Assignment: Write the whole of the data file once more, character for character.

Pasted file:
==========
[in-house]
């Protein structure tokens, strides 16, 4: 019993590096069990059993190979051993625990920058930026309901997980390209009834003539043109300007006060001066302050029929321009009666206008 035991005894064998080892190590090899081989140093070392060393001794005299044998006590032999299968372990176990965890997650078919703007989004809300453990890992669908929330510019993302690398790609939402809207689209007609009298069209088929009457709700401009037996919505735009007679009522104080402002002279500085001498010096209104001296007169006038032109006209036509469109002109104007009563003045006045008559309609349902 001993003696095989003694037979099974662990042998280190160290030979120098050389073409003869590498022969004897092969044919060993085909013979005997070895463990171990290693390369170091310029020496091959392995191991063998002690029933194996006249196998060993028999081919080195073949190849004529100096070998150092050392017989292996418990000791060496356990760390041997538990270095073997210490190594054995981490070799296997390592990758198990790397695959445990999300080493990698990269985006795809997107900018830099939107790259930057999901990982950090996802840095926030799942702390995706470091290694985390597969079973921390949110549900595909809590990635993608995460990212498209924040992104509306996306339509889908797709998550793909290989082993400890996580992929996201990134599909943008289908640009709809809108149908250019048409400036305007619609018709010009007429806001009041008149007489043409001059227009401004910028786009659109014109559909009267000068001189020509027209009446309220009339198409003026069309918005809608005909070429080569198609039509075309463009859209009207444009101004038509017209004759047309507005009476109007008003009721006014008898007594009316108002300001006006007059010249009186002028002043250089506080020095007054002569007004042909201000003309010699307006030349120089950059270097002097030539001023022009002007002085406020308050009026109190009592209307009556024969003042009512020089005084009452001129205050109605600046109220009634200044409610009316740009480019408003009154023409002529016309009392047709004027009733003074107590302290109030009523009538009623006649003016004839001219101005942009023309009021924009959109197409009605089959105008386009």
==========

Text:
[in-house]
């Protein structure tokens, strides 16, 4: 019993590096069990059993190979051993625990920058930026309901997980390209009834003539043109300007006060001066302050029929321009009666206008 035991005894064998080892190590090899081989140093070392060393001794005299044998006590032999299968372990176990965890997650078919703007989004809300453990890992669908929330510019993302690398790609939402809207689209007609009298069209088929009457709700401009037996919505735009007679009522104080402002002279500085001498010096209104001296007169006038032109006209036509469109002109104007009563003045006045008559309609349902 001993003696095989003694037979099974662990042998280190160290030979120098050389073409003869590498022969004897092969044919060993085909013979005997070895463990171990290693390369170091310029020496091959392995191991063998002690029933194996006249196998060993028999081919080195073949190849004529100096070998150092050392017989292996418990000791060496356990760390041997538990270095073997210490190594054995981490070799296997390592990758198990790397695959445990999300080493990698990269985006795809997107900018830099939107790259930057999901990982950090996802840095926030799942702390995706470091290694985390597969079973921390949110549900595909809590990635993608995460990212498209924040992104509306996306339509889908797709998550793909290989082993400890996580992929996201990134599909943008289908640009709809809108149908250019048409400036305007619609018709010009007429806001009041008149007489043409001059227009401004910028786009659109014109559909009267000068001189020509027209009446309220009339198409003026069309918005809608005909070429080569198609039509075309463009859209009207444009101004038509017209004759047309507005009476109007008003009721006014008898007594009316108002300001006006007059010249009186002028002043250089506080020095007054002569007004042909201000003309010699307006030349120089950059270097002097030539001023022009002007002085406020308050009026109190009592209307009556024969003042009512020089005084009452001129205050109605600046109220009634200044409610009316740009480019408003009154023409002529016309009392047709004027009733003074107590302290109030009523009538009623006649003016004839001219101005942009023309009021924009959109197409009605089959105008386009």